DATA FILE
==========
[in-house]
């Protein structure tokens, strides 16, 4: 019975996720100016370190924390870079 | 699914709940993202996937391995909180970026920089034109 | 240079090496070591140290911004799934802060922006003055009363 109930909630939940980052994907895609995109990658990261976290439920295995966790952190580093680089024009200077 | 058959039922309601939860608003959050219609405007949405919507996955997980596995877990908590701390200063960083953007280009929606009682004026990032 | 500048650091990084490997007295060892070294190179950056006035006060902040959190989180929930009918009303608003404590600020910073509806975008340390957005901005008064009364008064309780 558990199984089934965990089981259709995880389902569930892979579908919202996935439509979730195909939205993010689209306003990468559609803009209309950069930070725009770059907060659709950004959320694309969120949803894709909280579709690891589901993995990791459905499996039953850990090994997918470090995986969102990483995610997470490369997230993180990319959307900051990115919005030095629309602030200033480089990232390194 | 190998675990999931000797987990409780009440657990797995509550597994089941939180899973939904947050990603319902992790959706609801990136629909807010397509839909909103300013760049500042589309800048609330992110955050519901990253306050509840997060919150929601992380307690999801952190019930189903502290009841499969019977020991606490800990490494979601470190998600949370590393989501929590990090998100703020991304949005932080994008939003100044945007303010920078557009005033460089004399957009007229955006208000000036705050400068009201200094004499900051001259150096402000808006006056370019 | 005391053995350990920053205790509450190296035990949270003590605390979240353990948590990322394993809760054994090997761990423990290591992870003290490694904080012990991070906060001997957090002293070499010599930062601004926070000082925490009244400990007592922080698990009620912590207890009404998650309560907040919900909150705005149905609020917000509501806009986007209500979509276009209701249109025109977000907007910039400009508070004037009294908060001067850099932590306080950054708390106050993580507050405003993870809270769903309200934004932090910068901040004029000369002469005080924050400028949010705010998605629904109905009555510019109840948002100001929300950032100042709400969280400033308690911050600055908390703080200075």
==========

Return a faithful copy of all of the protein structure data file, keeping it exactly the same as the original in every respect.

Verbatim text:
[in-house]
């Protein structure tokens, strides 16, 4: 019975996720100016370190924390870079 | 699914709940993202996937391995909180970026920089034109 | 240079090496070591140290911004799934802060922006003055009363 109930909630939940980052994907895609995109990658990261976290439920295995966790952190580093680089024009200077 | 058959039922309601939860608003959050219609405007949405919507996955997980596995877990908590701390200063960083953007280009929606009682004026990032 | 500048650091990084490997007295060892070294190179950056006035006060902040959190989180929930009918009303608003404590600020910073509806975008340390957005901005008064009364008064309780 558990199984089934965990089981259709995880389902569930892979579908919202996935439509979730195909939205993010689209306003990468559609803009209309950069930070725009770059907060659709950004959320694309969120949803894709909280579709690891589901993995990791459905499996039953850990090994997918470090995986969102990483995610997470490369997230993180990319959307900051990115919005030095629309602030200033480089990232390194 | 190998675990999931000797987990409780009440657990797995509550597994089941939180899973939904947050990603319902992790959706609801990136629909807010397509839909909103300013760049500042589309800048609330992110955050519901990253306050509840997060919150929601992380307690999801952190019930189903502290009841499969019977020991606490800990490494979601470190998600949370590393989501929590990090998100703020991304949005932080994008939003100044945007303010920078557009005033460089004399957009007229955006208000000036705050400068009201200094004499900051001259150096402000808006006056370019 | 005391053995350990920053205790509450190296035990949270003590605390979240353990948590990322394993809760054994090997761990423990290591992870003290490694904080012990991070906060001997957090002293070499010599930062601004926070000082925490009244400990007592922080698990009620912590207890009404998650309560907040919900909150705005149905609020917000509501806009986007209500979509276009209701249109025109977000907007910039400009508070004037009294908060001067850099932590306080950054708390106050993580507050405003993870809270769903309200934004932090910068901040004029000369002469005080924050400028949010705010998605629904109905009555510019109840948002100001929300950032100042709400969280400033308690911050600055908390703080200075």